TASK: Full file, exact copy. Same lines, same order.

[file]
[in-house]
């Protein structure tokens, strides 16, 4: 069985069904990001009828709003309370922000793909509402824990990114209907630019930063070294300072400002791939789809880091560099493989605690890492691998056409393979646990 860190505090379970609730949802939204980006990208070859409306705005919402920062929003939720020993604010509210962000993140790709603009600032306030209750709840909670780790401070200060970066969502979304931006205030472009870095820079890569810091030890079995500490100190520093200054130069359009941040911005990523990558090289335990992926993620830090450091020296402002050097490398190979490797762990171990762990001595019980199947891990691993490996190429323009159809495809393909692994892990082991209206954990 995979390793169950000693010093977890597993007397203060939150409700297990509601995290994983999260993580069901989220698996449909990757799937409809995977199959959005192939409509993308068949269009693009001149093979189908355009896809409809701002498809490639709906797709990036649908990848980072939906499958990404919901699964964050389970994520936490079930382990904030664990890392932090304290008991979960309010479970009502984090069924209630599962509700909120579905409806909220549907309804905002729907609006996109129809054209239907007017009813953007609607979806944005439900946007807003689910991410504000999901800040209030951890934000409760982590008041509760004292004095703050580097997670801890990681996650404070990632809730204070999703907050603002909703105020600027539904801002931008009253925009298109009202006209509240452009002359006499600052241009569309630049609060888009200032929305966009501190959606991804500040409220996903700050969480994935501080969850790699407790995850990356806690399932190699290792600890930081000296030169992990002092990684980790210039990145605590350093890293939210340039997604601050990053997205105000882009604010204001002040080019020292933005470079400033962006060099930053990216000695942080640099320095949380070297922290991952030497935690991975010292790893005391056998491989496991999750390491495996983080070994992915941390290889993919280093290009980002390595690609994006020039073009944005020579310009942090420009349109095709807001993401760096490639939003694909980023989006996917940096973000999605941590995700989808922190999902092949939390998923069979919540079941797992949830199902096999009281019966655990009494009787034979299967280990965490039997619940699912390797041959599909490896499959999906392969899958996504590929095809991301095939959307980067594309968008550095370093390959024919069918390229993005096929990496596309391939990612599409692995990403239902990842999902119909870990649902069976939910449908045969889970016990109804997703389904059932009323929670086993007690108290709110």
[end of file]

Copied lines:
[in-house]
């Protein structure tokens, strides 16, 4: 069985069904990001009828709003309370922000793909509402824990990114209907630019930063070294300072400002791939789809880091560099493989605690890492691998056409393979646990 860190505090379970609730949802939204980006990208070859409306705005919402920062929003939720020993604010509210962000993140790709603009600032306030209750709840909670780790401070200060970066969502979304931006205030472009870095820079890569810091030890079995500490100190520093200054130069359009941040911005990523990558090289335990992926993620830090450091020296402002050097490398190979490797762990171990762990001595019980199947891990691993490996190429323009159809495809393909692994892990082991209206954990 995979390793169950000693010093977890597993007397203060939150409700297990509601995290994983999260993580069901989220698996449909990757799937409809995977199959959005192939409509993308068949269009693009001149093979189908355009896809409809701002498809490639709906797709990036649908990848980072939906499958990404919901699964964050389970994520936490079930382990904030664990890392932090304290008991979960309010479970009502984090069924209630599962509700909120579905409806909220549907309804905002729907609006996109129809054209239907007017009813953007609607979806944005439900946007807003689910991410504000999901800040209030951890934000409760982590008041509760004292004095703050580097997670801890990681996650404070990632809730204070999703907050603002909703105020600027539904801002931008009253925009298109009202006209509240452009002359006499600052241009569309630049609060888009200032929305966009501190959606991804500040409220996903700050969480994935501080969850790699407790995850990356806690399932190699290792600890930081000296030169992990002092990684980790210039990145605590350093890293939210340039997604601050990053997205105000882009604010204001002040080019020292933005470079400033962006060099930053990216000695942080640099320095949380070297922290991952030497935690991975010292790893005391056998491989496991999750390491495996983080070994992915941390290889993919280093290009980002390595690609994006020039073009944005020579310009942090420009349109095709807001993401760096490639939003694909980023989006996917940096973000999605941590995700989808922190999902092949939390998923069979919540079941797992949830199902096999009281019966655990009494009787034979299967280990965490039997619940699912390797041959599909490896499959999906392969899958996504590929095809991301095939959307980067594309968008550095370093390959024919069918390229993005096929990496596309391939990612599409692995990403239902990842999902119909870990649902069976939910449908045969889970016990109804997703389904059932009323929670086993007690108290709110």